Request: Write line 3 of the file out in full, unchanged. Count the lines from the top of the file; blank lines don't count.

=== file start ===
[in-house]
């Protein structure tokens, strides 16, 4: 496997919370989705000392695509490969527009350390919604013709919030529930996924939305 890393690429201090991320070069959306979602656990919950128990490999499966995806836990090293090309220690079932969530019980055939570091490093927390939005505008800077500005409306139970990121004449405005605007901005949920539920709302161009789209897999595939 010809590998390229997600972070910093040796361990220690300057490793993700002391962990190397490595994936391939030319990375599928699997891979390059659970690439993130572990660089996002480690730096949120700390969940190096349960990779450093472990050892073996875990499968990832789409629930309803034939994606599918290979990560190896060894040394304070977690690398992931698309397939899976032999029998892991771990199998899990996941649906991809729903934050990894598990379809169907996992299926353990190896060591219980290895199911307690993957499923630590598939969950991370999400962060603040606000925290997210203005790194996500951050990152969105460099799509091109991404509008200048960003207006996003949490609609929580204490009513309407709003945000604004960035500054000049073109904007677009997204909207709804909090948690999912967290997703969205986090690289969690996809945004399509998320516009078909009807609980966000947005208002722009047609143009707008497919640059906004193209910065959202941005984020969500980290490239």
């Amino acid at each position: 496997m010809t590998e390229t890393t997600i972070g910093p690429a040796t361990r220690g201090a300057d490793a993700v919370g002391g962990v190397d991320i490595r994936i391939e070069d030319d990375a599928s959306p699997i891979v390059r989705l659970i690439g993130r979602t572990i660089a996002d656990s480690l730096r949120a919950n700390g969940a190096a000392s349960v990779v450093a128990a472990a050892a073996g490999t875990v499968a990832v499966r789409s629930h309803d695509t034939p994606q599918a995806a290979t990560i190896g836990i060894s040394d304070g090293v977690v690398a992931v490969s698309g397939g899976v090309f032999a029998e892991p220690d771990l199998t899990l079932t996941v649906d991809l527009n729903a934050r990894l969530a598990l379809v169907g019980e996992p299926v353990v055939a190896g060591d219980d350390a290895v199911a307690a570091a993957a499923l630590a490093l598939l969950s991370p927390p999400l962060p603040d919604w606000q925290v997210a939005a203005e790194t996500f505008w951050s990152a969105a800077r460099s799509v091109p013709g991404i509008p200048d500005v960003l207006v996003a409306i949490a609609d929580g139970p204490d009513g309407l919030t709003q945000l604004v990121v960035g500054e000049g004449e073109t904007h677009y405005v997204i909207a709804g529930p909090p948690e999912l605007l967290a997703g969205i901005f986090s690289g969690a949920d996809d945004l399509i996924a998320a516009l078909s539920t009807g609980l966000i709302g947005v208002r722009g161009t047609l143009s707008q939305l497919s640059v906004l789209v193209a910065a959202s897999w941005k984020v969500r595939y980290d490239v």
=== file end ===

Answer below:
């Amino acid at each position: 496997m010809t590998e390229t890393t997600i972070g910093p690429a040796t361990r220690g201090a300057d490793a993700v919370g002391g962990v190397d991320i490595r994936i391939e070069d030319d990375a599928s959306p699997i891979v390059r989705l659970i690439g993130r979602t572990i660089a996002d656990s480690l730096r949120a919950n700390g969940a190096a000392s349960v990779v450093a128990a472990a050892a073996g490999t875990v499968a990832v499966r789409s629930h309803d695509t034939p994606q599918a995806a290979t990560i190896g836990i060894s040394d304070g090293v977690v690398a992931v490969s698309g397939g899976v090309f032999a029998e892991p220690d771990l199998t899990l079932t996941v649906d991809l527009n729903a934050r990894l969530a598990l379809v169907g019980e996992p299926v353990v055939a190896g060591d219980d350390a290895v199911a307690a570091a993957a499923l630590a490093l598939l969950s991370p927390p999400l962060p603040d919604w606000q925290v997210a939005a203005e790194t996500f505008w951050s990152a969105a800077r460099s799509v091109p013709g991404i509008p200048d500005v960003l207006v996003a409306i949490a609609d929580g139970p204490d009513g309407l919030t709003q945000l604004v990121v960035g500054e000049g004449e073109t904007h677009y405005v997204i909207a709804g529930p909090p948690e999912l605007l967290a997703g969205i901005f986090s690289g969690a949920d996809d945004l399509i996924a998320a516009l078909s539920t009807g609980l966000i709302g947005v208002r722009g161009t047609l143009s707008q939305l497919s640059v906004l789209v193209a910065a959202s897999w941005k984020v969500r595939y980290d490239v």